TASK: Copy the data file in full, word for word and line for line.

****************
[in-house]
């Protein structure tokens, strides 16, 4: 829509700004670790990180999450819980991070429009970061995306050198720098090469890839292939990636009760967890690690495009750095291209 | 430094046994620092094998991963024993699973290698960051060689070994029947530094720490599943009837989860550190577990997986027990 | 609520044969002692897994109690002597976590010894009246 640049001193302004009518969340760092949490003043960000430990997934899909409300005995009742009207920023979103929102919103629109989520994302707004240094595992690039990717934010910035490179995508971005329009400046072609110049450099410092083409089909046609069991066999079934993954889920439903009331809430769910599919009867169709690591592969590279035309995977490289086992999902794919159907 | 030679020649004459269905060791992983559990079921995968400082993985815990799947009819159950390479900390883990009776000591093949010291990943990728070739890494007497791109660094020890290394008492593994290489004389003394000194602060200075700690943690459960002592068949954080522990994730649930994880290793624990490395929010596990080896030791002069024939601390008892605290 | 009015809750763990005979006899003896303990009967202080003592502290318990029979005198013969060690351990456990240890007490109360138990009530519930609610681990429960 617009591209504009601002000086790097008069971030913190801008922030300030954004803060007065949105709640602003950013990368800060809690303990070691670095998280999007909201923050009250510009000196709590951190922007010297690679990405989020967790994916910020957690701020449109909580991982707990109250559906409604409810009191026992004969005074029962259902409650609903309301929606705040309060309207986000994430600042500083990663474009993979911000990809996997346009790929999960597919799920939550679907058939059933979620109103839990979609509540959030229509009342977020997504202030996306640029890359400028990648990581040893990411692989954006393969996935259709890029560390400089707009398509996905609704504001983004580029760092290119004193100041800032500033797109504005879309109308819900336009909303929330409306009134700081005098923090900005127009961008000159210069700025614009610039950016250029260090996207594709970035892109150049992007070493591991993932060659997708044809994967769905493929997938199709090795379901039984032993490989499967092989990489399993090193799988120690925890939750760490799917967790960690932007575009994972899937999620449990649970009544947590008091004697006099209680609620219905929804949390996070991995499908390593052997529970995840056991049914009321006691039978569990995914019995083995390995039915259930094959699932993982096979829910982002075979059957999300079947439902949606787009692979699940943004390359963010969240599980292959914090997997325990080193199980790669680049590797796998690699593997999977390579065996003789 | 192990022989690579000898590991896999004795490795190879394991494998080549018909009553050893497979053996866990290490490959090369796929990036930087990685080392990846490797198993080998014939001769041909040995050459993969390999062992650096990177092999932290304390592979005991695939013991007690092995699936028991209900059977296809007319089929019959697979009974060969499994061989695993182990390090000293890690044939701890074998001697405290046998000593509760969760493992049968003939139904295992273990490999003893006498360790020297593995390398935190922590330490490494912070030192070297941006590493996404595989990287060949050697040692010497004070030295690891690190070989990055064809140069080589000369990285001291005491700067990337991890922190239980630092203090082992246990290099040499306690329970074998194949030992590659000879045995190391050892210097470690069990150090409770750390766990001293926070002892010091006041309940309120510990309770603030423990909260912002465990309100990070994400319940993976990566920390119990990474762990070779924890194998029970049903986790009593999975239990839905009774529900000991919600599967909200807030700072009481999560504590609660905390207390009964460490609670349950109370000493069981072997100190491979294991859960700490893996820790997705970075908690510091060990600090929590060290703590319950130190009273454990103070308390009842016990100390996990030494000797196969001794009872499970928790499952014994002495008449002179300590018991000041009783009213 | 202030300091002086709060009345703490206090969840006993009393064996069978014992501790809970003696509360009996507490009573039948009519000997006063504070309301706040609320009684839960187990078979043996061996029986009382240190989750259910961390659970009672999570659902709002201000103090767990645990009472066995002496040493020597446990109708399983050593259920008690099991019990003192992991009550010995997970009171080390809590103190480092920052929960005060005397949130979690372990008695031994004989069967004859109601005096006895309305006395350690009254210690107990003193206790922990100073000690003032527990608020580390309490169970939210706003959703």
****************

[in-house]
């Protein structure tokens, strides 16, 4: 829509700004670790990180999450819980991070429009970061995306050198720098090469890839292939990636009760967890690690495009750095291209 | 430094046994620092094998991963024993699973290698960051060689070994029947530094720490599943009837989860550190577990997986027990 | 609520044969002692897994109690002597976590010894009246 640049001193302004009518969340760092949490003043960000430990997934899909409300005995009742009207920023979103929102919103629109989520994302707004240094595992690039990717934010910035490179995508971005329009400046072609110049450099410092083409089909046609069991066999079934993954889920439903009331809430769910599919009867169709690591592969590279035309995977490289086992999902794919159907 | 030679020649004459269905060791992983559990079921995968400082993985815990799947009819159950390479900390883990009776000591093949010291990943990728070739890494007497791109660094020890290394008492593994290489004389003394000194602060200075700690943690459960002592068949954080522990994730649930994880290793624990490395929010596990080896030791002069024939601390008892605290 | 009015809750763990005979006899003896303990009967202080003592502290318990029979005198013969060690351990456990240890007490109360138990009530519930609610681990429960 617009591209504009601002000086790097008069971030913190801008922030300030954004803060007065949105709640602003950013990368800060809690303990070691670095998280999007909201923050009250510009000196709590951190922007010297690679990405989020967790994916910020957690701020449109909580991982707990109250559906409604409810009191026992004969005074029962259902409650609903309301929606705040309060309207986000994430600042500083990663474009993979911000990809996997346009790929999960597919799920939550679907058939059933979620109103839990979609509540959030229509009342977020997504202030996306640029890359400028990648990581040893990411692989954006393969996935259709890029560390400089707009398509996905609704504001983004580029760092290119004193100041800032500033797109504005879309109308819900336009909303929330409306009134700081005098923090900005127009961008000159210069700025614009610039950016250029260090996207594709970035892109150049992007070493591991993932060659997708044809994967769905493929997938199709090795379901039984032993490989499967092989990489399993090193799988120690925890939750760490799917967790960690932007575009994972899937999620449990649970009544947590008091004697006099209680609620219905929804949390996070991995499908390593052997529970995840056991049914009321006691039978569990995914019995083995390995039915259930094959699932993982096979829910982002075979059957999300079947439902949606787009692979699940943004390359963010969240599980292959914090997997325990080193199980790669680049590797796998690699593997999977390579065996003789 | 192990022989690579000898590991896999004795490795190879394991494998080549018909009553050893497979053996866990290490490959090369796929990036930087990685080392990846490797198993080998014939001769041909040995050459993969390999062992650096990177092999932290304390592979005991695939013991007690092995699936028991209900059977296809007319089929019959697979009974060969499994061989695993182990390090000293890690044939701890074998001697405290046998000593509760969760493992049968003939139904295992273990490999003893006498360790020297593995390398935190922590330490490494912070030192070297941006590493996404595989990287060949050697040692010497004070030295690891690190070989990055064809140069080589000369990285001291005491700067990337991890922190239980630092203090082992246990290099040499306690329970074998194949030992590659000879045995190391050892210097470690069990150090409770750390766990001293926070002892010091006041309940309120510990309770603030423990909260912002465990309100990070994400319940993976990566920390119990990474762990070779924890194998029970049903986790009593999975239990839905009774529900000991919600599967909200807030700072009481999560504590609660905390207390009964460490609670349950109370000493069981072997100190491979294991859960700490893996820790997705970075908690510091060990600090929590060290703590319950130190009273454990103070308390009842016990100390996990030494000797196969001794009872499970928790499952014994002495008449002179300590018991000041009783009213 | 202030300091002086709060009345703490206090969840006993009393064996069978014992501790809970003696509360009996507490009573039948009519000997006063504070309301706040609320009684839960187990078979043996061996029986009382240190989750259910961390659970009672999570659902709002201000103090767990645990009472066995002496040493020597446990109708399983050593259920008690099991019990003192992991009550010995997970009171080390809590103190480092920052929960005060005397949130979690372990008695031994004989069967004859109601005096006895309305006395350690009254210690107990003193206790922990100073000690003032527990608020580390309490169970939210706003959703």